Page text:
One of the many joys of growing our own food is that this wonderful process allows us a marvellous opportunity to eat freshly harvested fruit, vegetables, and herbs, which usually have a dramatically improved flavour and freshness compared to the equivalent alternatives we can purchase in our local supermarket. Usually, when we imagine growing our own produce, we think of a process that takes anywhere from between a number of months to a number of years to produce vegetables, fruit, or herbs.
I’m a peat-free gardener; I am a passionate advocate for using peat-free composts. Every year, I uncover the best quality peat-free composts on the market in my peat-free Compost Trials. I ran this Compost Trial to help you find top quality composts that will enable your tomato plants to produce bumper harvests of tomatoes!
If you suffered any gardening disappointments last year, I want to help you improve your growing techniques, so you’ll experience the uplifting joy of gardening success, this year!
Gardening is such a positive hobby, growing plants truly enriches our lives; yet it can be utterly disheartening when seedlings die, our plants decline to flower or fruit, or don’t perform as well as we hoped.
Earlier this year, Greenhouse Sensation sent me a Quadgrow Self Watering Planter to try. If you’ve not seen a Quadgrow before, it’s a plastic container growing system (made from recycled plastic) that uses capillary action to provide plants with automatic watering. This clever design alters the way we irrigate plants. Instead of watering plants in the traditional sense (watering plants from above with a watering can), with the Quadgrow we deliver the water and nutrients right where they’re needed – at the plants’ roots.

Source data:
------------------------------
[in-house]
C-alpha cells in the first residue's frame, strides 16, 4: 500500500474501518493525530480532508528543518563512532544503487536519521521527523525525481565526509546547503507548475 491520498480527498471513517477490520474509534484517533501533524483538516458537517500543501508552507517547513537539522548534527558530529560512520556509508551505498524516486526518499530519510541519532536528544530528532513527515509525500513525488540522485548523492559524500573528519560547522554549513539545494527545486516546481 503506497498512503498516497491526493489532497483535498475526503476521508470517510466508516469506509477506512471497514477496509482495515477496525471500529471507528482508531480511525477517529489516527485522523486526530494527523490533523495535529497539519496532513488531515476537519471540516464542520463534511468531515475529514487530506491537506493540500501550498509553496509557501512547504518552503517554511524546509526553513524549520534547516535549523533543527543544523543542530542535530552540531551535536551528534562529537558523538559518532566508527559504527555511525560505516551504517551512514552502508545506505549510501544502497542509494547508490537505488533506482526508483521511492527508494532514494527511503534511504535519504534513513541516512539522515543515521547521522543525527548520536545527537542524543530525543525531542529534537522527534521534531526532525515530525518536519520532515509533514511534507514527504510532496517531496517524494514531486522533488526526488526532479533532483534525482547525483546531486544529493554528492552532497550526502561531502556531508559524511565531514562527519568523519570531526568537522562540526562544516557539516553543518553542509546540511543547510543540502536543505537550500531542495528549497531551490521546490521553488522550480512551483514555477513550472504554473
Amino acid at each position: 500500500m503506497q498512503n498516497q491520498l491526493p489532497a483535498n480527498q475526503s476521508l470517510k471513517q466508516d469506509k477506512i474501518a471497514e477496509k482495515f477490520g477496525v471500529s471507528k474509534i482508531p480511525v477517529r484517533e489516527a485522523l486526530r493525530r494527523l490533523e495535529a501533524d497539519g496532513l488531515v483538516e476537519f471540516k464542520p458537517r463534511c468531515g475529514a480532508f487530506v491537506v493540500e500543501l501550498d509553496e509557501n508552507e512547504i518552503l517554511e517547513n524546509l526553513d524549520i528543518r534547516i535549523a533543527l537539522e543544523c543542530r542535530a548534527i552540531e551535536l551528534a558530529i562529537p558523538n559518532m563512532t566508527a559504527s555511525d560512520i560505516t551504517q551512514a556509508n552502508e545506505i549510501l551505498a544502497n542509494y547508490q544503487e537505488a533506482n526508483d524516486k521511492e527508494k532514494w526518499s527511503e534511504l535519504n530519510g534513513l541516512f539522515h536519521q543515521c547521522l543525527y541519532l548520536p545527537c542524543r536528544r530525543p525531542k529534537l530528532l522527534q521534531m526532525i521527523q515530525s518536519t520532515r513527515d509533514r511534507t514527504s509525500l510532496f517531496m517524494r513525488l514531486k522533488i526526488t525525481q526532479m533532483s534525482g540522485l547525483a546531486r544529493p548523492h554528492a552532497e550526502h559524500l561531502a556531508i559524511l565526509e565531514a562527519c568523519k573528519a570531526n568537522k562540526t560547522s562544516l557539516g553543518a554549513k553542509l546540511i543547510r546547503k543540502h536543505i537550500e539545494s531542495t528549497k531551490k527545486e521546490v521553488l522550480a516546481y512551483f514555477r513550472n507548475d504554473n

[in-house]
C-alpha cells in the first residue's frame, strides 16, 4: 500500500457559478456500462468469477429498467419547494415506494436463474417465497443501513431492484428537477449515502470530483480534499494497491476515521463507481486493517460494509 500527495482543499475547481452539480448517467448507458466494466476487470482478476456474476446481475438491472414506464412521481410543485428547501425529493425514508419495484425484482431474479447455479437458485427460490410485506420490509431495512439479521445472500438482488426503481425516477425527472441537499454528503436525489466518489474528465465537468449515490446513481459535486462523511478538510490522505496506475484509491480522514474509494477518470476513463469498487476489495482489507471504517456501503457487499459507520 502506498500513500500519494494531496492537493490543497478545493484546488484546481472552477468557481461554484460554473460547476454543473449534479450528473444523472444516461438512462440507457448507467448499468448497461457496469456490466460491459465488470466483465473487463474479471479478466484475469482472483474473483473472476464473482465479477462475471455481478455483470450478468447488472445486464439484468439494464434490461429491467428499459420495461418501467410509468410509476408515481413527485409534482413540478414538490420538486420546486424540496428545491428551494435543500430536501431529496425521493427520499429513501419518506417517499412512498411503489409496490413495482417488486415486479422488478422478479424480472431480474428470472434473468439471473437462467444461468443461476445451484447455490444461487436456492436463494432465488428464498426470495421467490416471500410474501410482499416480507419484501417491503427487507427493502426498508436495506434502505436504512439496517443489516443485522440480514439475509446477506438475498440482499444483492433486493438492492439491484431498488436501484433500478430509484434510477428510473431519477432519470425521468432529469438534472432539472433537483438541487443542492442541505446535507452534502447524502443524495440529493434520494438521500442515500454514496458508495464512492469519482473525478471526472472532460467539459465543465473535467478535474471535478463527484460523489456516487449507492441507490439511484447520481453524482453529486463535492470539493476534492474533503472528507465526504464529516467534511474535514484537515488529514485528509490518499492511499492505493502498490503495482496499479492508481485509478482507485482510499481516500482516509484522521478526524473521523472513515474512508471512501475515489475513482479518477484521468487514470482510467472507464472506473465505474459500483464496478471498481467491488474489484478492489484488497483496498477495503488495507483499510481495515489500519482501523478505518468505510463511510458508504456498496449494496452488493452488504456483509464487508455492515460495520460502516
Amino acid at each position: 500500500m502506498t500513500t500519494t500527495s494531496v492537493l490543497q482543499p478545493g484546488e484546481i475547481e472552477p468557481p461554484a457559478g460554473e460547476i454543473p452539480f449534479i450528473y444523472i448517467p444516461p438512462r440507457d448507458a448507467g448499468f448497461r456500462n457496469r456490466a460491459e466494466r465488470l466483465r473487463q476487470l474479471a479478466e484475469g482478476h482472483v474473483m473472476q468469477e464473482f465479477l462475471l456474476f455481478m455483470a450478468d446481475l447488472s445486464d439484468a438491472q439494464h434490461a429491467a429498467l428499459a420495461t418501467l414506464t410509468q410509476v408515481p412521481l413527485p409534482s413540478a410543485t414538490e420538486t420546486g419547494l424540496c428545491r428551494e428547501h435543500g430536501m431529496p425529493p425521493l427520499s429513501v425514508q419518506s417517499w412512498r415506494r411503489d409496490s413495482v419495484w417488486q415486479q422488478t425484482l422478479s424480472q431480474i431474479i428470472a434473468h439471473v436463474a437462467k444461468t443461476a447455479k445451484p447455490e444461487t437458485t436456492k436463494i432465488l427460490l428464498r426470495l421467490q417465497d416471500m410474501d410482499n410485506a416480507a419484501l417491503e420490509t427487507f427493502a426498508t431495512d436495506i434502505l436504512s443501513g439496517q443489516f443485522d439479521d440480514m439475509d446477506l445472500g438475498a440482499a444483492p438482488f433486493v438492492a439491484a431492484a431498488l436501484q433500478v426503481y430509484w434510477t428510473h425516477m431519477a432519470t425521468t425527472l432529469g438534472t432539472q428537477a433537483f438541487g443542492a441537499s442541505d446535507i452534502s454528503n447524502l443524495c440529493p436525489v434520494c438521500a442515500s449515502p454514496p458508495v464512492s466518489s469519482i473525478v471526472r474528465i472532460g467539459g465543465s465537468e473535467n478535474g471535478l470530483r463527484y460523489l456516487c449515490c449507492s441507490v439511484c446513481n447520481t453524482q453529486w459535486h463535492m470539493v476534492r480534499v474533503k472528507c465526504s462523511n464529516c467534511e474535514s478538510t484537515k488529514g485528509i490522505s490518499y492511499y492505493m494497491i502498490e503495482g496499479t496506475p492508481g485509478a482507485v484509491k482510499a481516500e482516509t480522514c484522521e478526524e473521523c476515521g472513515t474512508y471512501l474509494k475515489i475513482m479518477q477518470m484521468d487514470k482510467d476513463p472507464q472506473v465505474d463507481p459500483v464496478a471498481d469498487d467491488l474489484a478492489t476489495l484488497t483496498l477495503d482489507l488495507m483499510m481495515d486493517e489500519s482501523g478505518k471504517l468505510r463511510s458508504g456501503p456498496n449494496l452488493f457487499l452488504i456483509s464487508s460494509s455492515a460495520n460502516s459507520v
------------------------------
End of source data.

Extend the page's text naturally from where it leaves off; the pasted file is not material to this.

This year, I’ve been running more Trials with Tomatoes; I’ll share all the results from my Tomato Trials with you in due course, but today I wanted to show you my Quadgrow Self Watering Planter. Most of my tomato plants have now given up or been affected by Late Blight, but the tomatoes in my Quadgrow have (for the moment) escaped this disease.
As autumn’s whisper reverberates through our landscape, many plants are now fading, as they respond to the changing season and become rapidly aged by the ever lengthening nights’ embrace. This is a season of salvage, protection, and celebration; it’s time to bring tender plants inside our homes, conservatories, and glasshouses, and to gather in our harvest.
I’m a peat-free gardener; I am a passionate advocate for peat-free composts. I know from my own experience, that it’s not always easy to find a good quality peat-free growing media. I understand that gardeners who have used peat-based composts all their lives might be hesitant to switch to a peat-free compost and gardeners who have purchased a poor performing peat-free compost could naturally be reluctant to try peat-free growing media again.
Growing tomatoes is so much fun! Tomato plants will grow happily in a sunny border or in large containers of peat-free compost.
There are two types of tomatoes – cordon and bush tomatoes. Cordon (also known as indeterminate) tomatoes can form tall plants, reaching 2m or more! Don’t worry – you can ‘stop’ your plants from growing any taller by simply pinching out the tip of your plant’s stem, when your plants have reached your desired height.
I feel a strong and passionate desire to protect our planet’s peat bogs. This is an urgent matter, it’s not something we can keep putting off to consider again in the future, at a more convenient time – for the peat that is being extracted now can’t be saved and so if we continue as we have done in the past, the opportunities we have in our hands, right in front of us now, will be lost forever.
Since I first told you about my Vegepod much has changed. Back in 2018, my Vegepod was set up in an area of my garden that enjoyed partial shade, but after trialling the Vegepod in this fairly beneficial position (vegetables thrive when they’re grown in sunny and partially shaded sites), I decided to move my Vegepod to a more shaded area of my garden, to see what I could grow successfully inside my Vegepod with more challenging growing conditions.